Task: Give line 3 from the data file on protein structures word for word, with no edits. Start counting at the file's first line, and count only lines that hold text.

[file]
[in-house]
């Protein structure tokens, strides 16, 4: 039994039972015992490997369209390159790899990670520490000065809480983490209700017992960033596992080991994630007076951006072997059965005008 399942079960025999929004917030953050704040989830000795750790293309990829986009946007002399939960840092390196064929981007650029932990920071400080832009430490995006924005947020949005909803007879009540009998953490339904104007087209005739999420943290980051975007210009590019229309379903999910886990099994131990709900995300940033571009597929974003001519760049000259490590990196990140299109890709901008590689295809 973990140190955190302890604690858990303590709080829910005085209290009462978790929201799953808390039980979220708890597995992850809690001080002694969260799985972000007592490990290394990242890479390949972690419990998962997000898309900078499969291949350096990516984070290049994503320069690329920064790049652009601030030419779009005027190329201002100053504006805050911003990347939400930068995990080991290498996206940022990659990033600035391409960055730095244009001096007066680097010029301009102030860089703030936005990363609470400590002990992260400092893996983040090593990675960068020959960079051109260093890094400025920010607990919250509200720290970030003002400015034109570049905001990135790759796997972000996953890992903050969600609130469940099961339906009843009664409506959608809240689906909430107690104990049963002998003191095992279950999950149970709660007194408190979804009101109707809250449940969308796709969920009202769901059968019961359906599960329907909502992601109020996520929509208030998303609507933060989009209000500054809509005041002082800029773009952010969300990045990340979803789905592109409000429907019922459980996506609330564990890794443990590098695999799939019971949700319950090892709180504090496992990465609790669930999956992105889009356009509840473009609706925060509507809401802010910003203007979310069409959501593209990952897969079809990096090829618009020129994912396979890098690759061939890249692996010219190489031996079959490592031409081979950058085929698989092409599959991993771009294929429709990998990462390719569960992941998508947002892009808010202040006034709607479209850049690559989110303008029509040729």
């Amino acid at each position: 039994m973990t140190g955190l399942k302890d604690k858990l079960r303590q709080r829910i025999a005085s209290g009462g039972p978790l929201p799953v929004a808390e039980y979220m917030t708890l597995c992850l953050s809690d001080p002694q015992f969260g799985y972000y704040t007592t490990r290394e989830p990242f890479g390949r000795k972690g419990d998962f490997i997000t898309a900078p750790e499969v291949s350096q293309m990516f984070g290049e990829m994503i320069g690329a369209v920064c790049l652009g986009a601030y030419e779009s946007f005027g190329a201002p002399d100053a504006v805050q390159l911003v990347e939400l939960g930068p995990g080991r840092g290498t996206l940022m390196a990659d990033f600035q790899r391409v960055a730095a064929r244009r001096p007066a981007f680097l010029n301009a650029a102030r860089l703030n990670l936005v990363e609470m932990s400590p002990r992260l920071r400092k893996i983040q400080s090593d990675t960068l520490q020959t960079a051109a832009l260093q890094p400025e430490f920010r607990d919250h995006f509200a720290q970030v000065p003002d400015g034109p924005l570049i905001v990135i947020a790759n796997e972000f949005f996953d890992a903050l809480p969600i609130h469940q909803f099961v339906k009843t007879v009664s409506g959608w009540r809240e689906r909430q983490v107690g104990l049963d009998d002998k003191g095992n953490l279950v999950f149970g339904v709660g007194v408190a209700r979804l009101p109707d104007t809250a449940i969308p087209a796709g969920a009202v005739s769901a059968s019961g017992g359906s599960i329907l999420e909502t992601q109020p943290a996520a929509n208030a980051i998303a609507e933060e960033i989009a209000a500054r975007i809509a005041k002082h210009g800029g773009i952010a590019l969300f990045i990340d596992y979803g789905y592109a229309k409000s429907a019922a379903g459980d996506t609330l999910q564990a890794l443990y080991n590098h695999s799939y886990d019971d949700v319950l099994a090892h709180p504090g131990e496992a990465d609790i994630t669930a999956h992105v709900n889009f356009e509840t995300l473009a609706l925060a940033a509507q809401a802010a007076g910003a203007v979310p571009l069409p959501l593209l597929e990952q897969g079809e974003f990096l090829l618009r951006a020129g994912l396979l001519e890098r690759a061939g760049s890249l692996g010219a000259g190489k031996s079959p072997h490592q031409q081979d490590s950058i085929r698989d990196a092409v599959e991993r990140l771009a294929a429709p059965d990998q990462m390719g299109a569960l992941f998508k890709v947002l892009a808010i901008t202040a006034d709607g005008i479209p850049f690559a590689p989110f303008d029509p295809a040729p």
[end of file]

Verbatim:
């Amino acid at each position: 039994m973990t140190g955190l399942k302890d604690k858990l079960r303590q709080r829910i025999a005085s209290g009462g039972p978790l929201p799953v929004a808390e039980y979220m917030t708890l597995c992850l953050s809690d001080p002694q015992f969260g799985y972000y704040t007592t490990r290394e989830p990242f890479g390949r000795k972690g419990d998962f490997i997000t898309a900078p750790e499969v291949s350096q293309m990516f984070g290049e990829m994503i320069g690329a369209v920064c790049l652009g986009a601030y030419e779009s946007f005027g190329a201002p002399d100053a504006v805050q390159l911003v990347e939400l939960g930068p995990g080991r840092g290498t996206l940022m390196a990659d990033f600035q790899r391409v960055a730095a064929r244009r001096p007066a981007f680097l010029n301009a650029a102030r860089l703030n990670l936005v990363e609470m932990s400590p002990r992260l920071r400092k893996i983040q400080s090593d990675t960068l520490q020959t960079a051109a832009l260093q890094p400025e430490f920010r607990d919250h995006f509200a720290q970030v000065p003002d400015g034109p924005l570049i905001v990135i947020a790759n796997e972000f949005f996953d890992a903050l809480p969600i609130h469940q909803f099961v339906k009843t007879v009664s409506g959608w009540r809240e689906r909430q983490v107690g104990l049963d009998d002998k003191g095992n953490l279950v999950f149970g339904v709660g007194v408190a209700r979804l009101p109707d104007t809250a449940i969308p087209a796709g969920a009202v005739s769901a059968s019961g017992g359906s599960i329907l999420e909502t992601q109020p943290a996520a929509n208030a980051i998303a609507e933060e960033i989009a209000a500054r975007i809509a005041k002082h210009g800029g773009i952010a590019l969300f990045i990340d596992y979803g789905y592109a229309k409000s429907a019922a379903g459980d996506t609330l999910q564990a890794l443990y080991n590098h695999s799939y886990d019971d949700v319950l099994a090892h709180p504090g131990e496992a990465d609790i994630t669930a999956h992105v709900n889009f356009e509840t995300l473009a609706l925060a940033a509507q809401a802010a007076g910003a203007v979310p571009l069409p959501l593209l597929e990952q897969g079809e974003f990096l090829l618009r951006a020129g994912l396979l001519e890098r690759a061939g760049s890249l692996g010219a000259g190489k031996s079959p072997h490592q031409q081979d490590s950058i085929r698989d990196a092409v599959e991993r990140l771009a294929a429709p059965d990998q990462m390719g299109a569960l992941f998508k890709v947002l892009a808010i901008t202040a006034d709607g005008i479209p850049f690559a590689p989110f303008d029509p295809a040729p």